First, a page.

‘A peek into the mind of a burglar’

| Michaela Nesvarova

UT researcher Iris van Sintemaartensdijk has spent a lot of time in prison. The PhD candidate used Virtual Reality (VR) to interview almost 200 criminals across the Netherlands, aiming to determine what happens inside the mind of a burglar. Next week, she is defending her doctoral thesis, contributing to the ‘Virtual Burglary Project’.

Why ask convicted criminals to put on a VR headset and spend an hour in a digital world? The main idea behind Iris van Sintemaartensdijk’s research – and the Virtual Burglary Project – was to understand burglars’ decision making process. In other words, trying to pinpoint how burglars select ‘their targets’ and what could be done to prevent burglaries. And virtual reality offers unprecedented opportunities in this regard.

              ‘VR is a great tool for this type of research’

‘VR is a great tool for this type of research,’ says Van Sintemaartensdijk from the group Psychology of Conflict, Risk and Safety at the University of Twente. ‘There are other methods and data we can use, such as interviews, but those don’t help us understand the burglars’ decision making process. This has to do with several factors. Firstly, our memory is certainly not perfect, we tend to forget many details as human beings. On top of that, especially in this case, not everyone will be completely truthful during an interview. There might be some secrets that you simply want to keep.’

Setup used for the research 

You can avoid all the above using VR, because our minds are not (yet) trained to distinguish between a virtual reality and an actual reality. ‘With VR, you can put people in the desired setting and you can observe their decision making directly - in a nearly real-life environment. You can even see their physical reaction, because people react as if they were physically in the VR environment. Just think of the VR rollercoaster. Intellectually you know that you are sitting in a safe room with VR glasses on your head, but your body doesn’t know and responds as if you were on the ride,’ says the UT scientist. ‘That is why VR offers us a unique peek into the mind of a burglar.’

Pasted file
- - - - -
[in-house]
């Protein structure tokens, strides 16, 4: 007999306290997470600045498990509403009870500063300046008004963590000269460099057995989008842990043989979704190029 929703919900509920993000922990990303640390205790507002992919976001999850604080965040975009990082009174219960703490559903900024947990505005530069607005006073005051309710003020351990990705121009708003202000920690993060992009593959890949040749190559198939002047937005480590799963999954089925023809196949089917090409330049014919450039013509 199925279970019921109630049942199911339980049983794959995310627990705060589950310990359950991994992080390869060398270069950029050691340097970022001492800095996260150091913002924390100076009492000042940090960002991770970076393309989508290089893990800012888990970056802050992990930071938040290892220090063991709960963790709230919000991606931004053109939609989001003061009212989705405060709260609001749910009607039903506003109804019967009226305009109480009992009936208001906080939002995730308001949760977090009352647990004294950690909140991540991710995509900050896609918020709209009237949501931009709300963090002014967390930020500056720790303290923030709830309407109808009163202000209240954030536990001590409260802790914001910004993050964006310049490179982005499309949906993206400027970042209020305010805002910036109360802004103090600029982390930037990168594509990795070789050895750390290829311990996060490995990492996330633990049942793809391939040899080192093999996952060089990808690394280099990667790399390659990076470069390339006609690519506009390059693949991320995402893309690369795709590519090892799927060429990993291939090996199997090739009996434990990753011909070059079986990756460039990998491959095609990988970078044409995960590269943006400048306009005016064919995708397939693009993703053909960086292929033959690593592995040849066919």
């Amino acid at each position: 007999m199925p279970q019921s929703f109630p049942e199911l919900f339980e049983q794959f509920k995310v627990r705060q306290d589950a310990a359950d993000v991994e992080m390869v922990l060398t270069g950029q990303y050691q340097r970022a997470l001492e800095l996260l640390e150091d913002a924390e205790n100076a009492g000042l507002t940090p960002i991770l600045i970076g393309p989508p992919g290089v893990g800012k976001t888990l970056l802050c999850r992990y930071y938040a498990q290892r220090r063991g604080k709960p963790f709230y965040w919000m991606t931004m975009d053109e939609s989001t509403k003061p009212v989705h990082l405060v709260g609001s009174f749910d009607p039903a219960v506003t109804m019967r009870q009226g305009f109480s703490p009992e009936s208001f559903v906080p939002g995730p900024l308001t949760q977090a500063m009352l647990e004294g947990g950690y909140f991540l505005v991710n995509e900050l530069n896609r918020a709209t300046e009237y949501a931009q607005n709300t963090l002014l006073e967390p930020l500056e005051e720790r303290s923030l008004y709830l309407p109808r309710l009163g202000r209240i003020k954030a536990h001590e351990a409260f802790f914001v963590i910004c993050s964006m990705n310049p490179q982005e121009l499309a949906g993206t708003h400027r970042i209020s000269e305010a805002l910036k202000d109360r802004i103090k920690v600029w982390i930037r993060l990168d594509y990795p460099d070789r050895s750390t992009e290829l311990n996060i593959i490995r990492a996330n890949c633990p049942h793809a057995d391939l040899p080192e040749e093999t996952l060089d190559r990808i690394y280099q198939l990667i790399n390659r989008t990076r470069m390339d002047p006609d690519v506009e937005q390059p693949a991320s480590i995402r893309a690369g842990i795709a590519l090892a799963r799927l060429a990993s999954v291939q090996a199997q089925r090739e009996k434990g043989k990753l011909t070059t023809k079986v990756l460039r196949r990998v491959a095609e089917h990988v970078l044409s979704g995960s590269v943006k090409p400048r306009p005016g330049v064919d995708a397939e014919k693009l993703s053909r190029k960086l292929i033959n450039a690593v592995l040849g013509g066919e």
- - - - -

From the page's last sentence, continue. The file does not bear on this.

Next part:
Van Sintemaartensdijk’s PhD research focused on burglars’ scouting process. More specifically, she investigated the role of guardianship, meaning physical or symbolic presence of other people, on burglars’ behavior. ‘Guardianship is known to be very important in prevention of crime, but there are rarely any studies involving burglars themselves and how they experience guardianship. For example, we wanted to know if street signs, announcing there is a neighborhood watch, help in deterring burglars. Further, I wanted to explore how burglars behave if there is a person on the street, if they are looking at them or even interact with them.’

Having answers to these questions could have a major impact on society, believes the PhD candidate. ‘If we know how burglars act, what deters them and what encourages them, we can stop them and prevent burglaries in the first place. Burglaries effect people’s lives. They cost a lot of money and resources from the police and they cause a lot of emotional stress. People lose objects that are precious to them and their homes might suddenly not feel safe anymore. If we understand what deters burglars, we can prevent all this.’

Virtual neighborhood

Before Van Sintemaartensdijk began visiting prisons all over the country, a lot of preparations had to take place. Firstly, together with a designer, she had to create the VR neighborhood the burglars would use. ‘This process took about a year and involved many decisions,’ describes the scientist. ‘We had to choose everything – how many houses there should be, what furniture there was, how many people were on the street, how high the grass should be… everything. And still we missed some details. During tests in prison we actually discovered that people could walk on water in the VR setting. You need many pairs of eyes to create the VR world – and I’ll need to apologise to my colleagues for making them test it and making them nauseous sometimes.’

  ‘We needed to get a special permission to do research with convicted criminals’

The next step was getting the right participants. ‘We needed to get a special permission to do research with convicted criminals. This wasn’t completely straightforward. We even had to convince some people on the ethical committee that this research doesn’t encourage burglaries,’ says Van Sintemaartensdijk. In the end, the researcher managed to work with 181 participants in various prisons in the Netherlands. ‘We talked to anyone we could. We accepted anyone who had experience with burglary, even if they were in prison for other charges.’